The L-sit Chin-up is a killer exercise with a movement that is borrowed from gymnastics. It helps strengthen the abdominal muscles, hip flexors, shoulders, back, biceps, and builds up your entire “core”. Your core strength involves all of the muscles of your abdominal region and back, and they are critical for supporting your spine and keeping your body stable and balanced during many different exercises and weightlifting movements. The stronger your core is, the better you will become at lifting weights and body weight exercises; plus you will reduce your risk of injury.
I just discovered the “6 Weeks to Superhero” series from T Nation and have really been enjoying them. It features Christian Thibaudeau, who is actually a bodybuilding coach. But, I think some of the lifting tips and training exercises would also work well for someone who just wants to get stronger and better that these 4 critical lifts:
For fun and science, I tracked my daily intake yesterday for my entire day of meals, snacks, and treats. I was quite surprised at the total calories and discovered that I really should be taking in about 1000 more calories. I already feel like I’m eating a ton of food every day. I eat steak, chicken breasts, lots of veggies, some fruit, snacks, and even have a small treat every night.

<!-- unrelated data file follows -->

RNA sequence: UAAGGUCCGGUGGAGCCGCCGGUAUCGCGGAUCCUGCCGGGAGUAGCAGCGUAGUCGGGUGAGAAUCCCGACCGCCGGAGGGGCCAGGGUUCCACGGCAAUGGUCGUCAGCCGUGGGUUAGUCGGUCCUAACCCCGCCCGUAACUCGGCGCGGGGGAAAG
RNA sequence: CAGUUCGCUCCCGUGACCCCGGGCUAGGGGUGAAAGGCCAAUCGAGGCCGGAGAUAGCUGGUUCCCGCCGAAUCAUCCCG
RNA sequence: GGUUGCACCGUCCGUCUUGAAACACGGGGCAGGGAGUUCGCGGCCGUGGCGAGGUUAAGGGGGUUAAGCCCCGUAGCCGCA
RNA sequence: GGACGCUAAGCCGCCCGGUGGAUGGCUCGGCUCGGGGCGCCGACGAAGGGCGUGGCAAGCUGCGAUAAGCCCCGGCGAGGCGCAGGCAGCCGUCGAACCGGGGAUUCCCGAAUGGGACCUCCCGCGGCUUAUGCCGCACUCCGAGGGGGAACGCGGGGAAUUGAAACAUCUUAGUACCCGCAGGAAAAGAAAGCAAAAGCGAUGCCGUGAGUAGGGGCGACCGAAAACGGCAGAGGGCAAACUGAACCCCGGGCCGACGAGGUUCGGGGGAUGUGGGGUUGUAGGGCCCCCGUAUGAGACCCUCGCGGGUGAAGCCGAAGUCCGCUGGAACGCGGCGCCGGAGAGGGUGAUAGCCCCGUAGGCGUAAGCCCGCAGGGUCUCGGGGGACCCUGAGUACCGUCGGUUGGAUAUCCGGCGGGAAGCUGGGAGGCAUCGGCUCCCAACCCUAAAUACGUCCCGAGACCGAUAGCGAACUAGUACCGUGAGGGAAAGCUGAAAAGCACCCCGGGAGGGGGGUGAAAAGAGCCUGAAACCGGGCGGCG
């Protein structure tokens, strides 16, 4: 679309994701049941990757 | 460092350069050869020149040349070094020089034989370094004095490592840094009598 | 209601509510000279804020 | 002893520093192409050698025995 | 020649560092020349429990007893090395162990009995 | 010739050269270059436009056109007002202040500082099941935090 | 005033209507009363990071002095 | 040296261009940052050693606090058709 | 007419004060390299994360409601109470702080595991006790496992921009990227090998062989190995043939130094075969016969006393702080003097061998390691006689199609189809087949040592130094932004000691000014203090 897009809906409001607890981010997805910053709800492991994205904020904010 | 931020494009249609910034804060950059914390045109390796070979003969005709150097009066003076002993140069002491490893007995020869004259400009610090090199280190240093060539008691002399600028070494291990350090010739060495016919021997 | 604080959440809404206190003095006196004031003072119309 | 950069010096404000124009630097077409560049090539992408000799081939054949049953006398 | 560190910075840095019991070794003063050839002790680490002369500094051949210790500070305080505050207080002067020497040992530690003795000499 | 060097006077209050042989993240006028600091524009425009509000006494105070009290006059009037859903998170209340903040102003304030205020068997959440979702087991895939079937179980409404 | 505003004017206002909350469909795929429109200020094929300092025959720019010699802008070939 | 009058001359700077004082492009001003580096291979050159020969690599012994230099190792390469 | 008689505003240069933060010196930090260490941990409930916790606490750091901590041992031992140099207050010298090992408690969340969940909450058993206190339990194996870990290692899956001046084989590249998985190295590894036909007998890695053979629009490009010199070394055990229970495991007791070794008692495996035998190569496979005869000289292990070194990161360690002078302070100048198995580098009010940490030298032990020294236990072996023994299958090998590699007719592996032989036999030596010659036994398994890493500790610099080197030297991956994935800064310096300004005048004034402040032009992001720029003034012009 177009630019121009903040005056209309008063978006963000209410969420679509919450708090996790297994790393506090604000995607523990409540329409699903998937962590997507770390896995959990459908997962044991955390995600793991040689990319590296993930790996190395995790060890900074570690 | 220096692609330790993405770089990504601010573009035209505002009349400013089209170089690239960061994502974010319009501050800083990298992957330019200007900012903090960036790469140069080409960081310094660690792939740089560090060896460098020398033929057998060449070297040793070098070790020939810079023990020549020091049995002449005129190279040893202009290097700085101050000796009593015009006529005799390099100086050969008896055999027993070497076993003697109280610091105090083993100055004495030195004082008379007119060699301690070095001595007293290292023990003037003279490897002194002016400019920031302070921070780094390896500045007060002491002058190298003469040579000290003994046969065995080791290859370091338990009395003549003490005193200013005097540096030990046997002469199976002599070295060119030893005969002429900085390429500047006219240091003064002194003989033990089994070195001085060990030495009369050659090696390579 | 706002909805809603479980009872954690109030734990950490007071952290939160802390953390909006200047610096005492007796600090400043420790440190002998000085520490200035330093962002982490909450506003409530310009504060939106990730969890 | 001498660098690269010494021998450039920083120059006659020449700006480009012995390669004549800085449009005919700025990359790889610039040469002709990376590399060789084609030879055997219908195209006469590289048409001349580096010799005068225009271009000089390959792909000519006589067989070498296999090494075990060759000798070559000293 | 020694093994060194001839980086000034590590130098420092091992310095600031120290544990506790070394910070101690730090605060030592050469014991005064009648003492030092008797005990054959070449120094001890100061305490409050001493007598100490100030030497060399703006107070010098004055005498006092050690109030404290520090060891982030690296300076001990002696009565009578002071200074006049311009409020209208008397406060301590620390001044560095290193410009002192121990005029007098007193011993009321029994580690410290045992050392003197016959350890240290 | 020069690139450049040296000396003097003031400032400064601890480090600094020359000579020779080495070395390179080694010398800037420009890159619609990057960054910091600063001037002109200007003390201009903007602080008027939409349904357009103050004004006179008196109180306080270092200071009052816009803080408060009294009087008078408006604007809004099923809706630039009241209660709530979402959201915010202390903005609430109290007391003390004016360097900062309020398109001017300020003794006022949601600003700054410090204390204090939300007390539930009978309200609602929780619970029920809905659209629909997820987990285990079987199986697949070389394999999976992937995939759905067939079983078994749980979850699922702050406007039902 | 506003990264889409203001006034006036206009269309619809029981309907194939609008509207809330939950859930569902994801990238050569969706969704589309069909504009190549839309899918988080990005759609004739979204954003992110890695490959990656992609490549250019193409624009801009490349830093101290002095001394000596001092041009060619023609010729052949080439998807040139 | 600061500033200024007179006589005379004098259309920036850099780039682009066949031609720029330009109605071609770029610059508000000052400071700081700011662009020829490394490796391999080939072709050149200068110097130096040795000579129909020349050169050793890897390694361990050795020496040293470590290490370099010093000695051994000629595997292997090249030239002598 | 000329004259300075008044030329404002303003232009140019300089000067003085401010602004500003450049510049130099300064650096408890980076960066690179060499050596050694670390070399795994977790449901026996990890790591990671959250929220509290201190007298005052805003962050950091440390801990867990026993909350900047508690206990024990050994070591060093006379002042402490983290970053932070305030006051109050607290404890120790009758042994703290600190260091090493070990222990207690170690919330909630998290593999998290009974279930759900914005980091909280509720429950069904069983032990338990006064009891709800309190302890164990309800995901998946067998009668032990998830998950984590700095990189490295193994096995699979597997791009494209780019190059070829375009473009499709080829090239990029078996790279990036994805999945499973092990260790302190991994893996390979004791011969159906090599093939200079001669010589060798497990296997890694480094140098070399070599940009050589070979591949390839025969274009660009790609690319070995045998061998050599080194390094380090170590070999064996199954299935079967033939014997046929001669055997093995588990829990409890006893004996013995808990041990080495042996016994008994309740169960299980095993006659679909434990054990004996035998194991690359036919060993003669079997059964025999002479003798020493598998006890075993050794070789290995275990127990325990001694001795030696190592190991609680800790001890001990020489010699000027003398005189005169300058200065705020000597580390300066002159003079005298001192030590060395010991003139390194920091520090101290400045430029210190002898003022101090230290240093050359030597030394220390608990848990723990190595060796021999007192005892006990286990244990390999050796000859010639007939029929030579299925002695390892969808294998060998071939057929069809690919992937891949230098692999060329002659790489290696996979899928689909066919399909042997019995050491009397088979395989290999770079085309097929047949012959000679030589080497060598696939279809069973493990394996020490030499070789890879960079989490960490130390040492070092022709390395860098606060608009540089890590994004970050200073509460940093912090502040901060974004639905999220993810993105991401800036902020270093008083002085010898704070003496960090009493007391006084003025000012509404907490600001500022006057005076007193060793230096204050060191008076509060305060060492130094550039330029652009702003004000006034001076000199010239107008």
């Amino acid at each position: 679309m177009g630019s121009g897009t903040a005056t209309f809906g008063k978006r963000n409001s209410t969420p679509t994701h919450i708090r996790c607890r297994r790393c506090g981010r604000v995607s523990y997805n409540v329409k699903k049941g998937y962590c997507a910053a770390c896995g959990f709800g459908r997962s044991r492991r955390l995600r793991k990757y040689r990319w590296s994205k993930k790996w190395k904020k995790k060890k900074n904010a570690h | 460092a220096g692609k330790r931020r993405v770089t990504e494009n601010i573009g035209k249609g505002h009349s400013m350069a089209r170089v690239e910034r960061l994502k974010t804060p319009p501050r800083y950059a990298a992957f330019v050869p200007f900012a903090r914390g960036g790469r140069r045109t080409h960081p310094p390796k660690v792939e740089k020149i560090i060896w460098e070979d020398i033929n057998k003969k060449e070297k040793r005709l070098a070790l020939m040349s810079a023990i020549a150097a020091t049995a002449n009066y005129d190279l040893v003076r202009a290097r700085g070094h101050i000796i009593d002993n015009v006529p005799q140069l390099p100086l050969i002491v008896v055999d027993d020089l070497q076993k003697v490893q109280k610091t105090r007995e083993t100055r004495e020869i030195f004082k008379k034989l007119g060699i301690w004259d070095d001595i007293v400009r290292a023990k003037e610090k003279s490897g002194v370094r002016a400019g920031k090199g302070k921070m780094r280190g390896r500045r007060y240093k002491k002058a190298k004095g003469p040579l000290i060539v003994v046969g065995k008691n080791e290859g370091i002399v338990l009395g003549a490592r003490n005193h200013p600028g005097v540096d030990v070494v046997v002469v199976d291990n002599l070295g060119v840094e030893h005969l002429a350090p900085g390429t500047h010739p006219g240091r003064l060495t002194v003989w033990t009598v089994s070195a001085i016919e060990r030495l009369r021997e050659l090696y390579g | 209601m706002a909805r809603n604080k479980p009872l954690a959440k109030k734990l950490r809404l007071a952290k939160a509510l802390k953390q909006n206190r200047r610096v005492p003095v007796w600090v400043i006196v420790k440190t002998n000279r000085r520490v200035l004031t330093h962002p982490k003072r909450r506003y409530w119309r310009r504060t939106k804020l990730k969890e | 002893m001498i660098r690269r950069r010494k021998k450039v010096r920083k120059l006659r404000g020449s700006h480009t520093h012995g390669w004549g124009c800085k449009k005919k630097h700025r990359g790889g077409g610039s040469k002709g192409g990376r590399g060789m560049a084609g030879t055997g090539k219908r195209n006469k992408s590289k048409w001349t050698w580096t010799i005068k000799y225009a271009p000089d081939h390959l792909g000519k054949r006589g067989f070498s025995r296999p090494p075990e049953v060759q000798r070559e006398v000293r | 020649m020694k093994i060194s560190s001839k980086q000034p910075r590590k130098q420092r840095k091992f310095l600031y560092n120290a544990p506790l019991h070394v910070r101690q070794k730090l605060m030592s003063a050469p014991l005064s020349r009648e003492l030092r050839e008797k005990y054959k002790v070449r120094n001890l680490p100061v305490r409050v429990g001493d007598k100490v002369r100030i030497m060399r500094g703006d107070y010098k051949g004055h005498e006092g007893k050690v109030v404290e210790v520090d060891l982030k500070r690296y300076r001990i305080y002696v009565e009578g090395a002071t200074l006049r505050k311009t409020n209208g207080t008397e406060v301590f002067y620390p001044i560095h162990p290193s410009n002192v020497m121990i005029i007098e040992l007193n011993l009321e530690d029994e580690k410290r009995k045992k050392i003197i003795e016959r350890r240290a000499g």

I now know that a single large-sized meal at McDonald’s is pretty close to my daily intake. So, I created this chart just to visualize the crazy comparison.
I know a lot of people struggle with push-ups. There are, of course, lots of ways to train your body to perform push-ups. Most people tend to focus on volume: Do more push-ups more frequently. This does work to some degree. I remember when I would just keep doing push-ups all day long, whenever I had a free moment. Just drop and do 10-20 quick push-ups. By the end of the day, I had done anywhere between 150 to 250 push-ups. It certainly helps.
But, my real breakthrough in push-ups came when I started experimenting with isometric push-ups. You’ll find a lot of variations of what people mean by isometric push-ups, but it basically involves doing push-ups very slowly and holding your body at different points in the range of motion. It creates constant tension in the muscles and builds up incredible strength. For mine, I started out with a goal of a 1-minute push-up: Take 30 secs to slowly lower yourself to the bottom of the push-up (do not rest on the floor) and then take 30 secs to push yourself slowly back up to the top of the push-up. Then I worked up to 2-min push-ups. A full minute to slowly lower down and another minute to slowly push back up.